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  5. watching all of this from the UK it seems to me that the United States is still a very young country which creates dissonance with your industrial advancement. I’m horrified by the Black Lives Matter slogans etc. Yes, there is some racism in the UK but such a minority and it’s soon taken to task. End of!

    It’s going to take time for you to catch up / grow up / reach maturity with your discussions on race but I hope you keep the dialogue going. As a black british person it never occurs to me that someone might be afraid of me because of the colour of my skin; it never occurs to me that I can’t achieve what I want to achieve; it never occurs to me that there’s some sort of glass ceiling. (And I’m a woman too lol!)

    Some people who happen to have black skin in the UK achieve much better grades than their white counterparts. We still have positive discrimination enshrined in our statutes (special treatment) for people with protected characteristics because we don’t yet have a level playing field–the emphasis being on equal opportunities as opposed to merely equality.

    I’m concerned because as a nation you usually have a fair amount of influence. So I do hope you do truly manage to create a Land of the Free in the States and one day can be a shining example to the rest of the world.

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    • I’m hopeful we can figure out positive ways to address this, but I do think you’re right. We’re a young country and we’re not far removed from our rather bloody and unfortunate beginnings. We’ve a long way to go.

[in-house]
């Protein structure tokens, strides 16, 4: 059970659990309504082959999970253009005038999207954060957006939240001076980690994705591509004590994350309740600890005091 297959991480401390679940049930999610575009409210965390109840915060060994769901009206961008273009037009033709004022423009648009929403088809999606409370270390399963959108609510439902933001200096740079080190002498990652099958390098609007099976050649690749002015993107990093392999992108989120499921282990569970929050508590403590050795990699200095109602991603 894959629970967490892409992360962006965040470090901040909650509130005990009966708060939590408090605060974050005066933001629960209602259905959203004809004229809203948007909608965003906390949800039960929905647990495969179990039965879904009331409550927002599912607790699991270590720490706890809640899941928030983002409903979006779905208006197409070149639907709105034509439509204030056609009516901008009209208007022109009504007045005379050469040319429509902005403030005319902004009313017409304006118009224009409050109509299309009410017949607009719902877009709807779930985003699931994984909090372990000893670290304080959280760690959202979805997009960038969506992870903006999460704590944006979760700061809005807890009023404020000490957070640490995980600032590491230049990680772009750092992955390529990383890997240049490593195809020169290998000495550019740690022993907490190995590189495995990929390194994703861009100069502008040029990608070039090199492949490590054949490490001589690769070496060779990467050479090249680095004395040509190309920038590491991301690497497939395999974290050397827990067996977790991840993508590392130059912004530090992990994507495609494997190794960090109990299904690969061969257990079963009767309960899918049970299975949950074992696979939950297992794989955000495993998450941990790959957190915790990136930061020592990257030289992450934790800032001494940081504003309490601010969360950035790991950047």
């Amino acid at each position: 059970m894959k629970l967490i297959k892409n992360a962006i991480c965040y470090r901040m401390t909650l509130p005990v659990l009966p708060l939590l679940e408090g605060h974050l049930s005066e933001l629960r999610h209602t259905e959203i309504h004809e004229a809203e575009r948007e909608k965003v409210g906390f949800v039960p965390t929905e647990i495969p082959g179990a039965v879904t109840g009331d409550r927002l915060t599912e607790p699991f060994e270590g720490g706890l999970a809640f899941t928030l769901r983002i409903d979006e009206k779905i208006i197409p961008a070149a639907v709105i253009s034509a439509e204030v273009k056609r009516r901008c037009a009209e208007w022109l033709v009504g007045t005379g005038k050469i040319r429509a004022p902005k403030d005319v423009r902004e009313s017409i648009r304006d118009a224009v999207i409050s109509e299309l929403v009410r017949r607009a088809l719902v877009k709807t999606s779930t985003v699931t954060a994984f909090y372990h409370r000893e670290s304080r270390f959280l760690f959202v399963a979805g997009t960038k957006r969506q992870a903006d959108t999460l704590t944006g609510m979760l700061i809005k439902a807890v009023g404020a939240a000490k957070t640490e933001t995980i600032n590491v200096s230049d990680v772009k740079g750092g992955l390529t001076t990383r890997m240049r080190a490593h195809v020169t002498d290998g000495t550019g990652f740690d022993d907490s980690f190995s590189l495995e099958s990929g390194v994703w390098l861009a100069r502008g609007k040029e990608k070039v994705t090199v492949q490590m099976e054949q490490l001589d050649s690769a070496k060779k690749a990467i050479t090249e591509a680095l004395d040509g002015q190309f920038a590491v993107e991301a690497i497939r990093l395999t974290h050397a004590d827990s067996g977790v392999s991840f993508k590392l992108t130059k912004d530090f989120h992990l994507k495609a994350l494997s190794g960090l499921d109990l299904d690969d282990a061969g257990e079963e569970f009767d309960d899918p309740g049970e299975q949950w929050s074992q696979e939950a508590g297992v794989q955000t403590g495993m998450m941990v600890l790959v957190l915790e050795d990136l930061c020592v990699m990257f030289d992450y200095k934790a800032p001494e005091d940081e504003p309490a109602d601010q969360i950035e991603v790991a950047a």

Thanks for stopping by and joining this discussion!

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  6. Very well written. I liked how you touched on how the perception of black people is a problem. I think It gives lawmakers, officers ,and judges justification for them to treat blacks as less humane and as future prisoners. That perception is what fuels police brutality.

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  7. Baton Rouge is home… more specifically, south Baton Rouge is home. While I have lived much of my life oblivious to the reality of what your blog dissects, I think you “get it” and I can’t disagree with anything you have said. Thank you for your insights. More than that, thank you for caring.

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  8. I comented on this video I saw on facebook, https://www.facebook.com/urbanintellectuals/videos/vb.187873189365/10153848430889366 I think it also applies here:

    I noticed some parallels between your history and ours.

    I understand that you were considered a resource, that shifted from being slaves during the time of plantations to being cheap workers during your industrial revolution. Your ancestors were kidnapped from Africa, and even after slavery was abolished, some wanted to stop blacks from gaining upward mobility in society I guess to keep you part of that pool of cheap labor and to keep themselves privileged.